Body Parts for Sale by Desperate U.S. Workers
Out of work for more than two years and faced with eviction, April Hare needed cash. So she took a page out of a 19th century novel. “I was just trying to find ways to make money, and I remembered Jo from Little Women, and she sold her hair,” the 35-year-old from Atlanta says, referring to the Louisa May Alcott novel. “I’ve always had lots of hair, but this is the first time I’ve actually had the idea to sell it, because I’m in a really tight jam right now.”
The mother of two went to buyandsellhair.com and posted pictures of her 18-inch mane, asking for at least $1,000 and receiving responses within hours. Hare, who also considered selling her breast milk (on sites such as onlythebreast.com) joins other Americans exploring unconventional ways to make ends meet as the four-year-old expansion struggles to reinvigorate the labor market.
In all but two quarters since the beginning of 2011, “hair,” “eggs,” and “kidney” have been among the top four autofill results for the Google search query, “I want to sell my …,” according to Nicholas Colas, chief market strategist at New York-based ConvergEx Group, which provides brokerage and trading-related services for institutional investors. The sale of kidneys is illegal in the U.S. “That people even explore it indicates that there are still a lot of people worried about their financial outlook,” says Colas, who tracks off-the-grid economic indicators. “This is very much unlike every other recovery that we’ve had.”
At Shady Grove Fertility Center, which has offices in Washington, D.C., Virginia, Maryland, and Pennsylvania, about 13,000 women are expected this year to be an egg donor. That’s roughly a 13 percent increase from 2012, says Ali Williams, marketing assistant supervisor at the center. About 65 percent of women said there was at least some financial motivation in deciding to donate, according to a 2012 survey by the center, even though 73 percent said altruism was more important to them than making money. Egg donors are compensated at almost every step of the process, earning $7,000 by the time they finish their first donation cycle. Women receive $7,500 for a second donation and $8,000 for each additional cycle, up to a total of six, incurring no out-of-pocket costs along the way.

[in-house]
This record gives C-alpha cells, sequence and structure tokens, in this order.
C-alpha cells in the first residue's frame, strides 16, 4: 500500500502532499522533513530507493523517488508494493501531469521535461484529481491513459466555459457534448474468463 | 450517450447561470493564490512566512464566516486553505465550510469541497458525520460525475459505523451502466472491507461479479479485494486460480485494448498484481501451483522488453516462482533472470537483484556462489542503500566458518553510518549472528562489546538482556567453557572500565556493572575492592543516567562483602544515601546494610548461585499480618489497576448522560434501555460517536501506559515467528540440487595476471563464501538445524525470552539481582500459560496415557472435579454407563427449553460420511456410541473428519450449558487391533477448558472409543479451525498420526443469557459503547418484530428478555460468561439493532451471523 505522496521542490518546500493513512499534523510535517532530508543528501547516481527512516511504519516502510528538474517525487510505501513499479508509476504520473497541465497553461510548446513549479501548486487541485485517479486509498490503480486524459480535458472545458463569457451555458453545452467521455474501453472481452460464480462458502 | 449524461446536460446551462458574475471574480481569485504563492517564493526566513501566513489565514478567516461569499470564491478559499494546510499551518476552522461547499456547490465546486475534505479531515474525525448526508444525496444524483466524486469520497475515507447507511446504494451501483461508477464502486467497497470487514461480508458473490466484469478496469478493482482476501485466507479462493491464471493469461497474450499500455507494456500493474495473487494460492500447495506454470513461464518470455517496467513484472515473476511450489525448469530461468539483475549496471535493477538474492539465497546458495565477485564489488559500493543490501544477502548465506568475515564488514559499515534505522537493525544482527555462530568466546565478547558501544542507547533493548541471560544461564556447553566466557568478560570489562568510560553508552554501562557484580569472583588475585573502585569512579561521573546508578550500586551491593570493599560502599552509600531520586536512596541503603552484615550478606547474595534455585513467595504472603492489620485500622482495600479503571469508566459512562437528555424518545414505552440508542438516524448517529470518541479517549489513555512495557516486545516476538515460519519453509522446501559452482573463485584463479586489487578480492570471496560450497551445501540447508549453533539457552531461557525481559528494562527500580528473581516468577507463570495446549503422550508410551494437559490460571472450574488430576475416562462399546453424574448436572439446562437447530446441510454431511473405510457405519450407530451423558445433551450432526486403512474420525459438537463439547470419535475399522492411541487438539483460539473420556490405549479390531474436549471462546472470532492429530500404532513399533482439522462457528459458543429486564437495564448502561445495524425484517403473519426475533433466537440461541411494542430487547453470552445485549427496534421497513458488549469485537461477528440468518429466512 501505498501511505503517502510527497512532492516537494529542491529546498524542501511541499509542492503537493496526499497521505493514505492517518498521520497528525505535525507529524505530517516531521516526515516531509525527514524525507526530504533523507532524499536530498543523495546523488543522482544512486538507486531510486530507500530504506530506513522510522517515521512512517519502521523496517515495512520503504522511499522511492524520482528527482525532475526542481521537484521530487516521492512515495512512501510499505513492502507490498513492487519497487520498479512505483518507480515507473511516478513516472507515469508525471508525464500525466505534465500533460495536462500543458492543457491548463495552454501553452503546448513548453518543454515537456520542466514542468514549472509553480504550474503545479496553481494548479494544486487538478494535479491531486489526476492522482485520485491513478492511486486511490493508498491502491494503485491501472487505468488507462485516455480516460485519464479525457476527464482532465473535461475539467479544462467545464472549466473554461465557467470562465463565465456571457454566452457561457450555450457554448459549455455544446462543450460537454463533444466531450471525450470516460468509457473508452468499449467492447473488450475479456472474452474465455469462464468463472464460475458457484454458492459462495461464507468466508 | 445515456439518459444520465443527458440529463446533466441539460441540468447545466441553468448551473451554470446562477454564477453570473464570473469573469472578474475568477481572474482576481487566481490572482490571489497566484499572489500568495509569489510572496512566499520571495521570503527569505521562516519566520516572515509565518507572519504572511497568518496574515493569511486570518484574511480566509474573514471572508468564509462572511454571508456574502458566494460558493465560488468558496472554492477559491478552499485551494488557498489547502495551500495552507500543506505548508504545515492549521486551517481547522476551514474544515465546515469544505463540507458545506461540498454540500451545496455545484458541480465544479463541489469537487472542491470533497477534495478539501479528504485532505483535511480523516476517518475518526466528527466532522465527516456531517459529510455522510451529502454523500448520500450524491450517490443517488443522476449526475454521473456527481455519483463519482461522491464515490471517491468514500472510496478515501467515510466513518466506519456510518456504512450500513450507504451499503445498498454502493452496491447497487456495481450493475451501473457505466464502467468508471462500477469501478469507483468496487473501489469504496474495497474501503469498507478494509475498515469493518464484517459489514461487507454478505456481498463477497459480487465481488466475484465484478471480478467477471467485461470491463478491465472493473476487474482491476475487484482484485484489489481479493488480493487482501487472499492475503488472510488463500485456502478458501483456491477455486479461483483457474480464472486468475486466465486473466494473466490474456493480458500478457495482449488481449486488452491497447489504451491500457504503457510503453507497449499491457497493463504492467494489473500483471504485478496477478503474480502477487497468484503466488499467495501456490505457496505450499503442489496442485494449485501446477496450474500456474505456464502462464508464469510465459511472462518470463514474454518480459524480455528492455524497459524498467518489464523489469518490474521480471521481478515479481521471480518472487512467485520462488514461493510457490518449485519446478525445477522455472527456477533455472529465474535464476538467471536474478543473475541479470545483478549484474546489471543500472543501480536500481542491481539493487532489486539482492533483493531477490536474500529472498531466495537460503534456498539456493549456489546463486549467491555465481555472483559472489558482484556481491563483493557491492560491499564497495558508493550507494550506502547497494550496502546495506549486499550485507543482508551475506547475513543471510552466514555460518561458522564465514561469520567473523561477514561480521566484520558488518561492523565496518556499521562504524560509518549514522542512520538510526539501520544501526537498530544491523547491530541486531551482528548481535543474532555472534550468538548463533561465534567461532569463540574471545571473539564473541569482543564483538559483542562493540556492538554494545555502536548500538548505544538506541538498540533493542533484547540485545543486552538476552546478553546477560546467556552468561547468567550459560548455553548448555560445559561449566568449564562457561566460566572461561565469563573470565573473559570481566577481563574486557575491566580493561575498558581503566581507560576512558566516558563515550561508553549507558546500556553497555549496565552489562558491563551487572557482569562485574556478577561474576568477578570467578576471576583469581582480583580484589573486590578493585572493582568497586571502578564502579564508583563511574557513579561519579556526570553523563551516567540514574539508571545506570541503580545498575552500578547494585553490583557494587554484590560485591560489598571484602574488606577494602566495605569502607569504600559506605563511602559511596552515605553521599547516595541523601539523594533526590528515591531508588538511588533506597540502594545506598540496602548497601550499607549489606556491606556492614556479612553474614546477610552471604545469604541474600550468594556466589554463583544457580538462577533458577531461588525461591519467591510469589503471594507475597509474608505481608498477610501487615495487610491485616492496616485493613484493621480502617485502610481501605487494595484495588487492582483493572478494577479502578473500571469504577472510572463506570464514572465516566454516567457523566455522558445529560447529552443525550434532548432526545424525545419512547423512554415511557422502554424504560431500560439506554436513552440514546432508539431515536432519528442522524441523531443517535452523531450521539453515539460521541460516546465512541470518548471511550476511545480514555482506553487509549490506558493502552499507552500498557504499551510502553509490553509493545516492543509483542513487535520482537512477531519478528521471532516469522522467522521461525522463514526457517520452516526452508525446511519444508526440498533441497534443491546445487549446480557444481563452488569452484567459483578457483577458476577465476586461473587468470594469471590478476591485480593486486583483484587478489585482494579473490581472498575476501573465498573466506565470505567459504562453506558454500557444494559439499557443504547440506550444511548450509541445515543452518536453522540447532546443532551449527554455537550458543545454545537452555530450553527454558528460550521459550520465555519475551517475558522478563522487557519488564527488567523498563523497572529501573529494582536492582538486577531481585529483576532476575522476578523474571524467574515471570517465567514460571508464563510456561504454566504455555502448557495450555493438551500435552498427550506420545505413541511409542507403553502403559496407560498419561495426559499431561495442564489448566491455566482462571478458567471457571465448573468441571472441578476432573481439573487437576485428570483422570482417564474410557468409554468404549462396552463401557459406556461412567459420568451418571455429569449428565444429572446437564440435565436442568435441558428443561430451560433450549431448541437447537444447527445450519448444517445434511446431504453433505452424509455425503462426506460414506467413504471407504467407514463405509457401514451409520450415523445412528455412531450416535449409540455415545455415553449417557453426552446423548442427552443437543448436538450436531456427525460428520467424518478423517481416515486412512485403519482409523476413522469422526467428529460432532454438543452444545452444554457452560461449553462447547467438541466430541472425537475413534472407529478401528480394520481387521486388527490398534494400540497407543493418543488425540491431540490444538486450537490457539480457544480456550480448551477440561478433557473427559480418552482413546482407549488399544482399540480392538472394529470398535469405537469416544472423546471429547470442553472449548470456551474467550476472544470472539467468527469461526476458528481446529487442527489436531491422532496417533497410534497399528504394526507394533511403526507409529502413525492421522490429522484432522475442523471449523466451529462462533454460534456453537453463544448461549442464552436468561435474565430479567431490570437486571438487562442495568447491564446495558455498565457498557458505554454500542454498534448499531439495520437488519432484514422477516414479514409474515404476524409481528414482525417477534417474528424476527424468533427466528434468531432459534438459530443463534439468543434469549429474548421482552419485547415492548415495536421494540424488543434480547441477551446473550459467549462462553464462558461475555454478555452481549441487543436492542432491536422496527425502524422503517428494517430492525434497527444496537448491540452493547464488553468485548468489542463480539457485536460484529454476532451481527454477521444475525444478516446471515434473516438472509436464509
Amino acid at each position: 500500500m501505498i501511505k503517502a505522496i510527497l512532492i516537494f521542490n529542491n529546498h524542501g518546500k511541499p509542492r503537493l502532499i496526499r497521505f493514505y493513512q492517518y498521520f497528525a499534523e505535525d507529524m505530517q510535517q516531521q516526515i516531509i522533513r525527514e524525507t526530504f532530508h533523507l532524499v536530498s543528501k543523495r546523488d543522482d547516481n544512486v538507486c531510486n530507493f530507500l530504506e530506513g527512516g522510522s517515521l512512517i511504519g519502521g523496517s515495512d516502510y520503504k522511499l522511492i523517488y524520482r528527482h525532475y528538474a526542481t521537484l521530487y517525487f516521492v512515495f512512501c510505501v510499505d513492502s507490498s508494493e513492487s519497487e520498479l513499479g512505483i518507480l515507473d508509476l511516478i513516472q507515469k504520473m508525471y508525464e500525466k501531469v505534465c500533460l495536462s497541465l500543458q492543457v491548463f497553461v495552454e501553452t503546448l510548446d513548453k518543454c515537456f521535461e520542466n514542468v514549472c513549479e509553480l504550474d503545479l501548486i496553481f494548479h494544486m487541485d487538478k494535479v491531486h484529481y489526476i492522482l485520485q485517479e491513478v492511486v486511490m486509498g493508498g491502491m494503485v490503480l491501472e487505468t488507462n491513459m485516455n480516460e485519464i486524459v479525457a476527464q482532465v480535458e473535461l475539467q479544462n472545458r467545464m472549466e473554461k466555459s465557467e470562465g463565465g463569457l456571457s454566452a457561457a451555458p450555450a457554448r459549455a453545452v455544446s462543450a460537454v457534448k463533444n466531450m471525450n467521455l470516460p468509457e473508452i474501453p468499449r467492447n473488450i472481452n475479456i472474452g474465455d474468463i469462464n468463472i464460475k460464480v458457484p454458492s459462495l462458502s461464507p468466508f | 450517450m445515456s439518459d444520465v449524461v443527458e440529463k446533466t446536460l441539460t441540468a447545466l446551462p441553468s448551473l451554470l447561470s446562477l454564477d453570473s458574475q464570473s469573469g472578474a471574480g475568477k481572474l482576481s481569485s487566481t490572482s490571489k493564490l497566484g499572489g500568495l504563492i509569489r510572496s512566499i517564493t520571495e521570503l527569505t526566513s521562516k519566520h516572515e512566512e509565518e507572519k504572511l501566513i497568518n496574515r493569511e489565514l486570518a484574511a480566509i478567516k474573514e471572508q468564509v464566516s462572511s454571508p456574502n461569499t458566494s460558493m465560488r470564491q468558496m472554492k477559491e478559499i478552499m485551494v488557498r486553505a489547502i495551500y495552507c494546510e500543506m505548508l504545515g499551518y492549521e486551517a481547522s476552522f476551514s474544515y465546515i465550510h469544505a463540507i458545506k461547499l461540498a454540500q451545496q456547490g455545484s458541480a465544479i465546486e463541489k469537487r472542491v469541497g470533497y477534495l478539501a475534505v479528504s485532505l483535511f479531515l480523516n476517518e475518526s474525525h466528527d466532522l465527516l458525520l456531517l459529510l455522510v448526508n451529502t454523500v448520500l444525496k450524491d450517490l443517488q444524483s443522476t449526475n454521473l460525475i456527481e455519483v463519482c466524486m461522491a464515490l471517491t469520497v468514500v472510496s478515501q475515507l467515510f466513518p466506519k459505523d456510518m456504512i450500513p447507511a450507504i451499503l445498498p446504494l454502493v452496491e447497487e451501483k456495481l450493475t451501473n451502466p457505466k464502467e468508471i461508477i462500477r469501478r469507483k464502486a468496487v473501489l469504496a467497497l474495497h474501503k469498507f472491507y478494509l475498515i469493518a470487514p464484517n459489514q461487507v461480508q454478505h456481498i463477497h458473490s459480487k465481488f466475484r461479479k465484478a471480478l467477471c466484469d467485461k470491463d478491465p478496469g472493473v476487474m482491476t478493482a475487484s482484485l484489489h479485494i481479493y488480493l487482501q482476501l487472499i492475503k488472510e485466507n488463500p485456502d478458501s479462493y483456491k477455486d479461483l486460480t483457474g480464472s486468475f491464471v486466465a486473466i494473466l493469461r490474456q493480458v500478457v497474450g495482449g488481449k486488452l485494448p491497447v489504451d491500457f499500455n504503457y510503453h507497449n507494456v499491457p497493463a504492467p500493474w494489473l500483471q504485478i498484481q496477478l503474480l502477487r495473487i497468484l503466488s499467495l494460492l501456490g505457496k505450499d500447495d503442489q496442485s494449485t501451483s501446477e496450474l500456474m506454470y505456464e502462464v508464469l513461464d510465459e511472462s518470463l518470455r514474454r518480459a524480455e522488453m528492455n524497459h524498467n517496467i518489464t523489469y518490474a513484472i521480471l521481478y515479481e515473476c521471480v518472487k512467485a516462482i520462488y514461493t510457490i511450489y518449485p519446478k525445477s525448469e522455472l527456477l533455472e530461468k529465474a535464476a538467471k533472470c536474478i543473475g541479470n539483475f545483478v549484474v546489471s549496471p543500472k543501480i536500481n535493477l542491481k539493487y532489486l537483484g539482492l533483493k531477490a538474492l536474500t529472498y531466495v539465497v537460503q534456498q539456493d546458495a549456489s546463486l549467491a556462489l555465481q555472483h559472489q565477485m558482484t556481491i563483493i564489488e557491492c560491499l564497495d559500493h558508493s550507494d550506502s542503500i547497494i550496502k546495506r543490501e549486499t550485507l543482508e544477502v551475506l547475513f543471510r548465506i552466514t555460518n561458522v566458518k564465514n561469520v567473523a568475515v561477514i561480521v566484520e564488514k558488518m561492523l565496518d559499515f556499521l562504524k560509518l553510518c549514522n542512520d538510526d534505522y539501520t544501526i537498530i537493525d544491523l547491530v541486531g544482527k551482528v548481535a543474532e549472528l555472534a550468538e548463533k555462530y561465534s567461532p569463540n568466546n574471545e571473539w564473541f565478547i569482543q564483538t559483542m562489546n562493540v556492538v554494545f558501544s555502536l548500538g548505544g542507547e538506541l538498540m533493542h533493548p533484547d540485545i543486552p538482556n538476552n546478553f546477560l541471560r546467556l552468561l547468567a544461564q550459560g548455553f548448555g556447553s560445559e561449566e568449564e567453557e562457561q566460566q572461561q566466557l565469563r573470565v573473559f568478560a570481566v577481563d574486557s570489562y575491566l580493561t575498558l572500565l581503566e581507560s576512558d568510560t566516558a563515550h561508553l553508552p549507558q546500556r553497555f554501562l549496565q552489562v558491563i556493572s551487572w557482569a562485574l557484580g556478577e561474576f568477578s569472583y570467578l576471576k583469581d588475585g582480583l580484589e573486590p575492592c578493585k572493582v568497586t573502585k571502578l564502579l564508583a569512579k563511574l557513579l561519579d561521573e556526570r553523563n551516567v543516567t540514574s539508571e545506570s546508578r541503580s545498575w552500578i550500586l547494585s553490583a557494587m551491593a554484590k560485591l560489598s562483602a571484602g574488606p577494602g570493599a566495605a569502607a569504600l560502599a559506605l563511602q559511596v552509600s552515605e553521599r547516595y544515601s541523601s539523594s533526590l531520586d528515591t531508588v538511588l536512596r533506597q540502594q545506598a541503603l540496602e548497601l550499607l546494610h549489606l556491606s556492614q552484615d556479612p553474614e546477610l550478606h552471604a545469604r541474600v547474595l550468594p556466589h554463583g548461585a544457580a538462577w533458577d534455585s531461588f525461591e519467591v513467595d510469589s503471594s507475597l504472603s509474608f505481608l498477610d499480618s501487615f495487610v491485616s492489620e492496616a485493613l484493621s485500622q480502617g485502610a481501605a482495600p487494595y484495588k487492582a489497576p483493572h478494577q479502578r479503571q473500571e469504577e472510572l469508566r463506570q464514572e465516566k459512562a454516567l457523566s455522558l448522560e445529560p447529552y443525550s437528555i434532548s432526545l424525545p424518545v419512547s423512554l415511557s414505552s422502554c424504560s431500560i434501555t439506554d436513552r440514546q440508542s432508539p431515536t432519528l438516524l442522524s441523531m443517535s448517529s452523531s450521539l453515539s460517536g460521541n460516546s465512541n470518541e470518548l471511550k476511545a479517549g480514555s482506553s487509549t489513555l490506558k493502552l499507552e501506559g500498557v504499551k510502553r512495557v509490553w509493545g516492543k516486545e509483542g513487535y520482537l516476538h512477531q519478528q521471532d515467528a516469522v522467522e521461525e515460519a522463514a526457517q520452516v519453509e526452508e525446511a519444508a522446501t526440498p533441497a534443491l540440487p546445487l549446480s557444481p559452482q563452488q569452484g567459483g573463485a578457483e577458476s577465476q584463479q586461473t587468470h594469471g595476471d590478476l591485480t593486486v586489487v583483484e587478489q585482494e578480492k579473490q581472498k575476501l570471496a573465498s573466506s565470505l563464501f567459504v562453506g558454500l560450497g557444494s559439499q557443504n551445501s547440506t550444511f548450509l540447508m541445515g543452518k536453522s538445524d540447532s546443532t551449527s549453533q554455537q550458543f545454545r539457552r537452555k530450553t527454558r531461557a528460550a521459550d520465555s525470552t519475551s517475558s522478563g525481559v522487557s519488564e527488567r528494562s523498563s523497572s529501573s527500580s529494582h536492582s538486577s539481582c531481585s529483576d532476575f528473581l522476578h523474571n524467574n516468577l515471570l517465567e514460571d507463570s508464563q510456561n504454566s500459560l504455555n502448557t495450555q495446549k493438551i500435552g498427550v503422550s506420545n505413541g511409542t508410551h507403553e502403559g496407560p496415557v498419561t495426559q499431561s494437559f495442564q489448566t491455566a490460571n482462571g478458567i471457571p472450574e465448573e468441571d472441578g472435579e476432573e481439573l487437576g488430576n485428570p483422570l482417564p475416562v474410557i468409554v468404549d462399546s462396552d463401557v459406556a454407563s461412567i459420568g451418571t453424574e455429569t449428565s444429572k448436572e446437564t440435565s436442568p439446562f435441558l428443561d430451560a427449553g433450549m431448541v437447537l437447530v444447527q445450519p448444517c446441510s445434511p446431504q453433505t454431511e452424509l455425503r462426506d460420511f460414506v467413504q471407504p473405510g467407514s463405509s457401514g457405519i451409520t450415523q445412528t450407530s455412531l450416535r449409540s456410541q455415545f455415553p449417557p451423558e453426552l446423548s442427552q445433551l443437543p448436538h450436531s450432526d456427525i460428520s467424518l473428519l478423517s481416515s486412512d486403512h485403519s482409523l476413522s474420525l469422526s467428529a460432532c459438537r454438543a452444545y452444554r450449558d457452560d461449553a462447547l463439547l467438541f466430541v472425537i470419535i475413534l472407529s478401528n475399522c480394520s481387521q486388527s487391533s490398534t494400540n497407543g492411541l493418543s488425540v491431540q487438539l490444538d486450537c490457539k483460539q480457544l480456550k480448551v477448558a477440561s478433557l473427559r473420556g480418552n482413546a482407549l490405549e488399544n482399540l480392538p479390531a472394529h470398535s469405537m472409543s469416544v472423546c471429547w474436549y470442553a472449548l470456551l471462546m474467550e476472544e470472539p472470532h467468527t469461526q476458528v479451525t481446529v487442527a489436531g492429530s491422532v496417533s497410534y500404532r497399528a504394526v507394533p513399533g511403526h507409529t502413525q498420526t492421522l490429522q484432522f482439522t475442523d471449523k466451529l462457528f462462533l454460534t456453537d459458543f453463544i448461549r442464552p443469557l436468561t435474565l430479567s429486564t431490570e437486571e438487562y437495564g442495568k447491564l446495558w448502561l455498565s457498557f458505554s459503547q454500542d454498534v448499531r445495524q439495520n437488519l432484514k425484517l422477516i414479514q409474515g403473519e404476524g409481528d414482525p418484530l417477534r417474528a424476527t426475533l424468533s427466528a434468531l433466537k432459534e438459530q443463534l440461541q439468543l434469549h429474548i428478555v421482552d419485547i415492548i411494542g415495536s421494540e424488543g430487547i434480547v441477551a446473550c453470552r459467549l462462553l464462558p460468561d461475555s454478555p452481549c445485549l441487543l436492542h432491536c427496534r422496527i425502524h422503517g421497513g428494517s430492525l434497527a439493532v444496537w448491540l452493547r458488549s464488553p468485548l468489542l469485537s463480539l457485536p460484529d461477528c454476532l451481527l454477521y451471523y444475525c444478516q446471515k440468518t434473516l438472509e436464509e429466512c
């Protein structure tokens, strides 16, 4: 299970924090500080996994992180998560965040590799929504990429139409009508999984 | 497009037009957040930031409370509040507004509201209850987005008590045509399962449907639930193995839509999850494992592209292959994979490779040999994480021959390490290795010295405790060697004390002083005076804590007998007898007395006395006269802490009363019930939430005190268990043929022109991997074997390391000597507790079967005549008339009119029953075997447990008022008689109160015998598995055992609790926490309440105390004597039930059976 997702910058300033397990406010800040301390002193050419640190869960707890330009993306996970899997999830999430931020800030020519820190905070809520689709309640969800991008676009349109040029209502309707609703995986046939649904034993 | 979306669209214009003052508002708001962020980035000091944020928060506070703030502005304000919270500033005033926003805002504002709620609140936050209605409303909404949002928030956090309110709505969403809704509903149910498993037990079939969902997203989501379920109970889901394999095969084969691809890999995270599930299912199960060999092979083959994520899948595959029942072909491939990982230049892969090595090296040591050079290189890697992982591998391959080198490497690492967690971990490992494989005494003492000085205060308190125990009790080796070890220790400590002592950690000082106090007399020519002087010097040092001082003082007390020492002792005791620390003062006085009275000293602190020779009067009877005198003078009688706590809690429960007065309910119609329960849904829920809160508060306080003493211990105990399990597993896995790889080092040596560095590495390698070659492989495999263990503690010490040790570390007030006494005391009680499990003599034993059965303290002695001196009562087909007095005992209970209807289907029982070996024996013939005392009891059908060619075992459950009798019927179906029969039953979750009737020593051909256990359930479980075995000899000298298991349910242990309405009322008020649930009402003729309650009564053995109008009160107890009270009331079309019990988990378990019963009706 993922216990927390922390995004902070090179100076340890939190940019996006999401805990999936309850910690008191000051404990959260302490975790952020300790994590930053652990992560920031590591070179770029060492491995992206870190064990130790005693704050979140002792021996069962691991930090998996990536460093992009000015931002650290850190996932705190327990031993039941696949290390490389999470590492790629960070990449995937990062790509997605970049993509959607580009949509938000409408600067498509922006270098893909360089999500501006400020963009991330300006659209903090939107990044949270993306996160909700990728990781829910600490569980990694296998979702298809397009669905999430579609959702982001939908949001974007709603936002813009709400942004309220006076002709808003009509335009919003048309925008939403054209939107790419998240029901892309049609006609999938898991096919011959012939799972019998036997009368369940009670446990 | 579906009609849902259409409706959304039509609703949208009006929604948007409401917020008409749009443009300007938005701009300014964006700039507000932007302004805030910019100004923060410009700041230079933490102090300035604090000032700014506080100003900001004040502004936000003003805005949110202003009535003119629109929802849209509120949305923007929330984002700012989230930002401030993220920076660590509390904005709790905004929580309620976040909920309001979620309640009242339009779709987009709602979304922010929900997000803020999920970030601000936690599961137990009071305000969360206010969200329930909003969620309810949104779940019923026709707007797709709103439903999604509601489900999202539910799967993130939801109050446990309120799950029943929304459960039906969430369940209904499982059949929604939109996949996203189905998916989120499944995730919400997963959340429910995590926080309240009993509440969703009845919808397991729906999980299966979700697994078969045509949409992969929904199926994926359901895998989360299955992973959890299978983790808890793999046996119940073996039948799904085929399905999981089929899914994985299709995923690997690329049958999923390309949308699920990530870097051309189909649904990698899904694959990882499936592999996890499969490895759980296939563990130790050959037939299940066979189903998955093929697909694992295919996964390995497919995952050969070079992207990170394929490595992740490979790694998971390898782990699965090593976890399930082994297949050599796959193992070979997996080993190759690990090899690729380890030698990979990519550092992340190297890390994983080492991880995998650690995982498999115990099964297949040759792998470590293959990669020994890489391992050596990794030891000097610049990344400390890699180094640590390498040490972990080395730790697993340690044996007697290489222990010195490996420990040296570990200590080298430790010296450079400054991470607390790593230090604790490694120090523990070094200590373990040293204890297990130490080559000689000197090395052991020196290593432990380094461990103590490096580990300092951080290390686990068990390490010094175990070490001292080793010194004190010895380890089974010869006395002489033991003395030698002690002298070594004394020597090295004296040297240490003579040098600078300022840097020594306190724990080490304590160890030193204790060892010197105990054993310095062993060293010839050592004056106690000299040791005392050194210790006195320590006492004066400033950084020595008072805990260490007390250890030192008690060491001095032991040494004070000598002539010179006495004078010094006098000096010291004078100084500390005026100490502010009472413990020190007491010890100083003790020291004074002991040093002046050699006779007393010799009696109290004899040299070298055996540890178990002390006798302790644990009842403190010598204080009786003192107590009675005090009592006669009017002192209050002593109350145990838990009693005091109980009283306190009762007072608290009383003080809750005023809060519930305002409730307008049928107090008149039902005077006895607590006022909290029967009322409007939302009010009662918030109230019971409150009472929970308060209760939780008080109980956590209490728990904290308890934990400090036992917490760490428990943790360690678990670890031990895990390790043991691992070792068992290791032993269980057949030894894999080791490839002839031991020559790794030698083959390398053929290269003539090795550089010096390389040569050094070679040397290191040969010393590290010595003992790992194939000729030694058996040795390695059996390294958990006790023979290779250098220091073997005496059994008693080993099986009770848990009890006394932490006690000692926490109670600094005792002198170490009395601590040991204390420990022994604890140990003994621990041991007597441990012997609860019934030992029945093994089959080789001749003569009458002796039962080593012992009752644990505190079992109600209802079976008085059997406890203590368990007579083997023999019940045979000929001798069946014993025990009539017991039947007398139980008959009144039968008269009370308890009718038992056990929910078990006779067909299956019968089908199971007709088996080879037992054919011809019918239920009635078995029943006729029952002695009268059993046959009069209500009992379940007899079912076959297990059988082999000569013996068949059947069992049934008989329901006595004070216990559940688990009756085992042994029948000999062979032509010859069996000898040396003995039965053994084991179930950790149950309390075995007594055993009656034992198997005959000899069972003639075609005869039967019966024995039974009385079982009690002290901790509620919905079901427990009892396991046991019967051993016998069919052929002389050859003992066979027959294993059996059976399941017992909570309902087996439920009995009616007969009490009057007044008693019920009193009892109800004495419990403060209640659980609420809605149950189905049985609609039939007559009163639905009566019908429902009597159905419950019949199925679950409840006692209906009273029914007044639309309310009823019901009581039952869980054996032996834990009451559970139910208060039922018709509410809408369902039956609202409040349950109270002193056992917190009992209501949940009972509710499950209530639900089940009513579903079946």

Kidneys are a different matter. “I don’t think a lot of people sell their kidneys,” Colas says. “I do think a lot of people in desperation do that [Internet] search to say, ‘If worse comes to worst, what could I do?’ ” The sale of kidneys is limited to the black market, but the organ would fetch $15,200 if legal monetary incentives for donations were introduced, according to 2007 research by Gary Becker, a University of Chicago economics professor, and Julio Elias, then an economics professor at State University of New York at Buffalo. People most likely to accept payment for a kidney would “tend to be younger and be healthy, coming from modest means,” Becker says.
The Internet is responsible for much of the increased interest in cashing in on body parts, Becker says. Online search engines and exchanges make communication between “buyers and sellers of things like organs or hair much easier.”
Bridie MacDonald of Farmington Hills, Mich., lost her job in mortgage marketing on Sept. 27, a victim of the 1 percentage-point increase in interest rates since May, which has led to a slowdown in mortgage applications. The 25-year-old redhead posted an online ad on Oct. 1 looking to sell as much as 18 inches of hair for $1,500. She’s received more than 100 responses.
“I’ve been growing my hair out for maybe a little over two years, and I just decided now was the time, since I lost my job,” MacDonald says. “It doesn’t cost anything to grow your hair out and sell it for money. It’s basically profit with very little work. Anything you can do, I’m sure people are willing to do it.”